Date: June 21, 2016
Creator: Brudnick, Ida A.
Partner: UNT Libraries Government Documents Department

New York State 2009 NHTS Comparison Report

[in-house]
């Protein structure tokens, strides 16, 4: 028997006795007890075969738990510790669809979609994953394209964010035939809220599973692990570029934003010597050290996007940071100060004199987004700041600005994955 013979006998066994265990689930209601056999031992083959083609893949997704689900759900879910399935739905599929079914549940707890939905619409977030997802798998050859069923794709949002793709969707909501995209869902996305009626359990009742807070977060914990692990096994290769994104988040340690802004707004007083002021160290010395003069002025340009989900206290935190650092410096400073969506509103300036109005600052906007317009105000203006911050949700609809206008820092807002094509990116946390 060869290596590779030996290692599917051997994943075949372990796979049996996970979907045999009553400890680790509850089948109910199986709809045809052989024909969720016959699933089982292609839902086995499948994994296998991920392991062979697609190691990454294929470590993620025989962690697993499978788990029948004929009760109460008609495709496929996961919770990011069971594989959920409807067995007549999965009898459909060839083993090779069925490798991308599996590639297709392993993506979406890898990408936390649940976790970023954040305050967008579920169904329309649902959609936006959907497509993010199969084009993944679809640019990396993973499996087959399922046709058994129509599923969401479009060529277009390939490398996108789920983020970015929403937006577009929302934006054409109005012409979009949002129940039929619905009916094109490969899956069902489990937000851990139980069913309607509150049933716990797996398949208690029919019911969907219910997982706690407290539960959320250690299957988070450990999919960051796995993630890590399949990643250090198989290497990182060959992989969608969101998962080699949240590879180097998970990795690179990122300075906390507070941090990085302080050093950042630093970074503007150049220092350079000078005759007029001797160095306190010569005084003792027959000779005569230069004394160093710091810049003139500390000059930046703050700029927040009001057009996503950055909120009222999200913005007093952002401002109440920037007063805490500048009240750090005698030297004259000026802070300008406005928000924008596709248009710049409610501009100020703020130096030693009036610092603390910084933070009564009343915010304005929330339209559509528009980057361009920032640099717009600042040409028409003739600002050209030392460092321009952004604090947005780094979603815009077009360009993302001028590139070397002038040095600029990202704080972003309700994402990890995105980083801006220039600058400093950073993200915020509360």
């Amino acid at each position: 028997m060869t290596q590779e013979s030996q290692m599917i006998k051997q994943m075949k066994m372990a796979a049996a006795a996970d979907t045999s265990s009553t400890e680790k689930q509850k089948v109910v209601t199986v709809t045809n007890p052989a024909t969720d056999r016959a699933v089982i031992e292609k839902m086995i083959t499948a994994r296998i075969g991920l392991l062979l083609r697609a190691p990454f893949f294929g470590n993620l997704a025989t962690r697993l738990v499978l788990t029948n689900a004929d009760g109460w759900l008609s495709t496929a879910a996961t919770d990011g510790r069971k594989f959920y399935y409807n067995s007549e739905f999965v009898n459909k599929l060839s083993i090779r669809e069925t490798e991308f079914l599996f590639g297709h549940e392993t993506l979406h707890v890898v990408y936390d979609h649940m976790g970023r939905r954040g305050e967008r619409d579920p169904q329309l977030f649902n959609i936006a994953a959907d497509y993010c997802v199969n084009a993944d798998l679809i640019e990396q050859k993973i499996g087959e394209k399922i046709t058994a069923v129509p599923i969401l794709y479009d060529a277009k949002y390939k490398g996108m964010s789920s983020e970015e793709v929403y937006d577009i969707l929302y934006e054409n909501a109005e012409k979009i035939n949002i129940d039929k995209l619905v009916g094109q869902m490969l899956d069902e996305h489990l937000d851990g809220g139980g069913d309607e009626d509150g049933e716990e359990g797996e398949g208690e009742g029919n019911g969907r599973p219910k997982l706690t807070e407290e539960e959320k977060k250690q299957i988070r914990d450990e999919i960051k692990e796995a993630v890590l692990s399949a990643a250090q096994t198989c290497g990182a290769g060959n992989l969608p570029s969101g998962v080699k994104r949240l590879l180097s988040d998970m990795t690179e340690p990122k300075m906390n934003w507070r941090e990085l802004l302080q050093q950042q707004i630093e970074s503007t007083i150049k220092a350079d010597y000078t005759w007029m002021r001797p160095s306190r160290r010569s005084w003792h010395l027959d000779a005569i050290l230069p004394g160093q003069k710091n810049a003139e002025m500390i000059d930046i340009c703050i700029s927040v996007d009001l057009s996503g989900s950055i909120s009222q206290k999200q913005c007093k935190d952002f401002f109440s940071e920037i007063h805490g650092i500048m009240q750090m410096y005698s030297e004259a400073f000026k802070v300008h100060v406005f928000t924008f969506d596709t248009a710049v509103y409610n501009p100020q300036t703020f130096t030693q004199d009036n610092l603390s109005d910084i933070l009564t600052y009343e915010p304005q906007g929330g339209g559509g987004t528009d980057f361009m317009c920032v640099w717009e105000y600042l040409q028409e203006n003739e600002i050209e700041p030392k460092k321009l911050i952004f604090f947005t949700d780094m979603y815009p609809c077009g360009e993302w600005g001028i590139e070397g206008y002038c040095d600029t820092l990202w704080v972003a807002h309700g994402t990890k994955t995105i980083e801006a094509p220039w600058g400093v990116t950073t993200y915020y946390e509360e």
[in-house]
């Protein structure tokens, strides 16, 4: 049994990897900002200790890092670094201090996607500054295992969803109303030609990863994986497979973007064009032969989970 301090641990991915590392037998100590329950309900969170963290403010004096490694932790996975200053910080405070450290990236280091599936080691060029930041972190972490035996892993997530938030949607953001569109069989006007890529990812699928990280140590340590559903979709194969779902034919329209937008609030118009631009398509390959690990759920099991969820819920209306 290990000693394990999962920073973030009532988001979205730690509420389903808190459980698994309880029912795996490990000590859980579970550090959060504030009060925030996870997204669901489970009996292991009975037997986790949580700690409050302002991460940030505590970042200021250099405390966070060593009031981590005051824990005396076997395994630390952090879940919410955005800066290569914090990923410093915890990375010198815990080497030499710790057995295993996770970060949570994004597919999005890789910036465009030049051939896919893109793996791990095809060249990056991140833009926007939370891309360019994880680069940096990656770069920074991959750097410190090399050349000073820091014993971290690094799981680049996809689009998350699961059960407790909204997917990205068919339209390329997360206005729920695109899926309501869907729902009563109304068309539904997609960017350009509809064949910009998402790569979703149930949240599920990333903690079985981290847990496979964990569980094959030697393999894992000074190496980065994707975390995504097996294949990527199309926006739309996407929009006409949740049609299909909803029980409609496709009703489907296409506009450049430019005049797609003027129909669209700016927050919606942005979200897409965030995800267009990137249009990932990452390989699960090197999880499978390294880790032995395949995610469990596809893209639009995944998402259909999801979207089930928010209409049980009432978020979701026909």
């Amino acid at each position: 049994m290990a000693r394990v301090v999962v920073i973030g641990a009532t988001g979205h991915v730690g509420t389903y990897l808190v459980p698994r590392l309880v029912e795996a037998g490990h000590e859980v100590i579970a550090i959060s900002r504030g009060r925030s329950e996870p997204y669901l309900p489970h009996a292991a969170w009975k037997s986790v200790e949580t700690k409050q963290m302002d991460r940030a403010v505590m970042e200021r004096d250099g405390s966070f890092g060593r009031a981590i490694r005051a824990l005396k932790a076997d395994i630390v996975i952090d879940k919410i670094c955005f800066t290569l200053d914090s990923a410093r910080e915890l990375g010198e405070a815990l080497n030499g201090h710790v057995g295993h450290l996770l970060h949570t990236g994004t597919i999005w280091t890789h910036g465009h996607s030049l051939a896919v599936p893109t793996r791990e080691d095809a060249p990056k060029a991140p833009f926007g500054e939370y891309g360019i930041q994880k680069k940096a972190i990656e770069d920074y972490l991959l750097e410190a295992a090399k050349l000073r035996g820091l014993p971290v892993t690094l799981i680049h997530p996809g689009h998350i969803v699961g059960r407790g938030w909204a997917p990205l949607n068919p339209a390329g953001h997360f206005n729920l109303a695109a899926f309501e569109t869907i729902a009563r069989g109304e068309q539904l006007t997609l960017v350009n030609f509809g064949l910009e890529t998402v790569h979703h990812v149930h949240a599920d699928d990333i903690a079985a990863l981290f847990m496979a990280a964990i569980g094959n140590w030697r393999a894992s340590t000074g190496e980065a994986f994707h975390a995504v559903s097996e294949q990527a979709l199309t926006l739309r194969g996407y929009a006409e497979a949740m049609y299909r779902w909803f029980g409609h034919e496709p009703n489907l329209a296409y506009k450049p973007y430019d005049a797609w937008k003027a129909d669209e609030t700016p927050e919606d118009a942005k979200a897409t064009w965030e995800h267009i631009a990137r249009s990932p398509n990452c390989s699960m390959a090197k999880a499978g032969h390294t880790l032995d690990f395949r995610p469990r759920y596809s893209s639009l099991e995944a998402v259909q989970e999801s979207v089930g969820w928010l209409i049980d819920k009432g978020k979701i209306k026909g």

Description: The U.S. Department of Transportation (USDOT) initiated an effort in 1969 to collect detailed data on personal travel, with the most recent surveys being the 1995 Nationwide Personal Transportation Survey (NPTS) and the 2001 and 2009 National Household Travel Surveys (NHTS). The primary objective of these surveys is to collect trip-based data on the nature and characteristics of personal travel so that the relationships between the characteristics of personal travel and the socio-economic and demographic characteristics of the traveler and his/her household can be established. In addition to the number of sample households that the national NPTS/NHTS survey allotted to New York State, NYDOT procured an additional sample of households in the 1995, 2001, and 2009 surveys. The comparisons drawn in this report compare the results from these NYS sampled households to the results from households drawn for the rest of the nation. Many of the differences between NYC counties and others in the state result from the striking differences in private vehicle ownership levels, with less than one in two NYC drivers and only 64% of NYC households owning a vehicle in 2009: versus 9 out of 10 drivers owning a vehicle, and between 1.5 and 2 vehicles owned per household, on the average, in the state's other metro areas. And this situation has changed very little over the past fourteen years covered by the three latest NPTS/NHTS surveys. While households in metro areas outside NYC do not own a vehicle largely due to income constraints, many households in NYC/Manhattan do not own a vehicle by choice. However, the statistics suggest that the mobility of zero-vehicle households in NYC/Manhattan is by no means deterred by the lack of a vehicle. While the private vehicle tripmaking rate of NYC residents was between one half and one third that in the ...